Do you feel you have too many emails in your inbox? Don’t look for a more effective way to address them — look for a way to receive fewer emails, to begin with. And surprisingly, it starts with the emails you send.
In many organizations, email is the default communication method (or a close second to instant messaging, which is no less of a problem, but that’s for another edition). The first and most important way to reduce the number of emails circulating is to stop treating this medium as the default communication option. Feel free to send an email, but only when you believe this is an effective means of communication for what you are trying to achieve.
Merely asking yourself this question will reduce the number of emails you send and, as a result, the number of emails you receive.
What could be an alternative? The apparent alternatives are instant messaging (which is a slippery slope) or face-to-face, direct communication. But there are other options too. How about writing what you have to say in a predefined shared location and allowing people to pull the information (as opposed to pushing it to them)? This approach is not intrusive and therefore creates less noise and interruptions.
Whatever method you choose, be sure to genuinely consider the alternatives and use email only when it has a clear benefit compared to other methods.
Decided to write an email? Great! Write it, by all means. But do you really have to send it right away? Does it require such a level of immediacy? How about writing the email and keeping it as a draft until the end of the day? This simple technique can actually do wonders to the quality and quantity of the emails you send (and receive).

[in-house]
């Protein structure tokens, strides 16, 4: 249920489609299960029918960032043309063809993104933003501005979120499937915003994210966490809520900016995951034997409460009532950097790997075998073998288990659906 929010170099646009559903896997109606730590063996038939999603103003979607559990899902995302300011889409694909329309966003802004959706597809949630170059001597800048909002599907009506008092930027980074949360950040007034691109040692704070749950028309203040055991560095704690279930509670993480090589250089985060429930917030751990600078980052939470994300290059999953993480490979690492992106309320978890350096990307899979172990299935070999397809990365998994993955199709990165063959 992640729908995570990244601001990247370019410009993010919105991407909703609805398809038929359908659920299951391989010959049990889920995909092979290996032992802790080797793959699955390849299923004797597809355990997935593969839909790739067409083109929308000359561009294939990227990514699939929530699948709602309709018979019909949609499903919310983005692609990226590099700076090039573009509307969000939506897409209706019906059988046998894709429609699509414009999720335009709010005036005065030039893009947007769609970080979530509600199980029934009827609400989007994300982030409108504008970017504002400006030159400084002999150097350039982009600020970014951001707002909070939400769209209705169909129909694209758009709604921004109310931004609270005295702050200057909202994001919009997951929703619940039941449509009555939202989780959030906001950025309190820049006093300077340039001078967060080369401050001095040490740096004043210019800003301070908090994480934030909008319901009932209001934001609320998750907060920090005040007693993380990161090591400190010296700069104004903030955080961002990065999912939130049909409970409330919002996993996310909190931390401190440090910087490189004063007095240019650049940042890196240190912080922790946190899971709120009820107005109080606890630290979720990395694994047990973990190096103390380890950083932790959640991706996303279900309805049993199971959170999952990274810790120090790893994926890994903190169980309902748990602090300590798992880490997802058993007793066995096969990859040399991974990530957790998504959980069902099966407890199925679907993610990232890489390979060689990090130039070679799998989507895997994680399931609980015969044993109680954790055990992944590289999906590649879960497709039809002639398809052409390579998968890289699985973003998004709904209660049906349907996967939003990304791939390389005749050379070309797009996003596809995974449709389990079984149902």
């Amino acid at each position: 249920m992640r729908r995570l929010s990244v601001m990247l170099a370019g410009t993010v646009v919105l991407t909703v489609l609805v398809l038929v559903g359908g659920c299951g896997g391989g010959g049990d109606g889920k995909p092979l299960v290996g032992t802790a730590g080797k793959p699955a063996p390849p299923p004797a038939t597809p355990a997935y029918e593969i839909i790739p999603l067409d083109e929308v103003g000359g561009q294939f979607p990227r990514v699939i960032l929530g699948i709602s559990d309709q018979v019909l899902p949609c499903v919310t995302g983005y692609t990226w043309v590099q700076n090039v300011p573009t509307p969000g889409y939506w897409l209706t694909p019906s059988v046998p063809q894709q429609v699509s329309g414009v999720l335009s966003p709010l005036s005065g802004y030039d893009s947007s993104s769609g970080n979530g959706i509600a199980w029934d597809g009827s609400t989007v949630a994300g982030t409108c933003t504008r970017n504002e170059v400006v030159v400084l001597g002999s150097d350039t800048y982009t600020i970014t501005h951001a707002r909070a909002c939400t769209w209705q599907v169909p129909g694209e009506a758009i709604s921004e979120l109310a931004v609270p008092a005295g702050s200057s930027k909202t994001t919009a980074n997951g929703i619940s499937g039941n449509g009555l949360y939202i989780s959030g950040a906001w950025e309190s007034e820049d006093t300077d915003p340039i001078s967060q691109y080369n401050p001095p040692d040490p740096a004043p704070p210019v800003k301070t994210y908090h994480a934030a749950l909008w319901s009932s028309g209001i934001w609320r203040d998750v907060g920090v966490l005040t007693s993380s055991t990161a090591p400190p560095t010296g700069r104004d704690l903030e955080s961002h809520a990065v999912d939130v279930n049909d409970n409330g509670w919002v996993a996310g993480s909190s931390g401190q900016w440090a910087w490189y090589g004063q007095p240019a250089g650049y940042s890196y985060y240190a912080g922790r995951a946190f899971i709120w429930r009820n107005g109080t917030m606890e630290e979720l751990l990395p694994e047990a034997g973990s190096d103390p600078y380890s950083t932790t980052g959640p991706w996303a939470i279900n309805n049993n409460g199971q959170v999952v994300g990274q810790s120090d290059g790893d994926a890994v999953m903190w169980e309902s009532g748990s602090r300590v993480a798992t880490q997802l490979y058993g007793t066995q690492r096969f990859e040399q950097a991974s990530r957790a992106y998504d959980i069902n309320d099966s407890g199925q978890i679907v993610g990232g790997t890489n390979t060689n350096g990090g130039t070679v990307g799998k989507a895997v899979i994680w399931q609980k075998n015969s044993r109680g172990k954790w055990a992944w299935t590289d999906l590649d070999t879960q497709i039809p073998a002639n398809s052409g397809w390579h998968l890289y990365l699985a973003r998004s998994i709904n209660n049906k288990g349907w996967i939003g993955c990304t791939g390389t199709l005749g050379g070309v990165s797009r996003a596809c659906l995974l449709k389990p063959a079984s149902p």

Just before the end of your working day, open your Drafts folder and review all the emails you haven’t sent. During the day, a lot has happened: you gathered new information, maybe had a few new insights, and most likely, your priorities have changed. Some of these unsent emails could be revised and updated with further information and fresh perspectives (instead of sending an update on a previously sent email). Other emails might seem much less important than they did in real-time, which means you don’t need to send them at all. Whatever the outcome is, the extra time you have to process, prioritize, and refine the emails you wrote can only improve the quality of your communication and reduce the overall time you spend on less effective threads.
I know it sounds strange. Avoiding discussions in emails? Seriously? Isn’t that why we have emails, to begin with? Well, no! Emails can be great for some things, but an in-depth discussion is not one of them. A dialogue (or even more so, a conversation with a group of people) is extremely difficult to manage, follow, and take part in when done in a textual, threaded, fractured medium such as email. If your time and focus are valuable, never have discussions over email.
Emails can be effective in creating the setup for a discussion. If you need to share information before an upcoming discussion, email is a valid option. However, to avoid the pitfall of starting the conversation over email, you need to make it clear that you expect no response to that email, not because you don’t value other opinions or additional information but because this is what the actual (face-to-face) discussion is for.
If you keep setting up the discussion separate from the actual conversation, and when you use an effective medium for the main event, you will experience more effective discussions with a clear, operative bottom line and much less energy wasted in the process.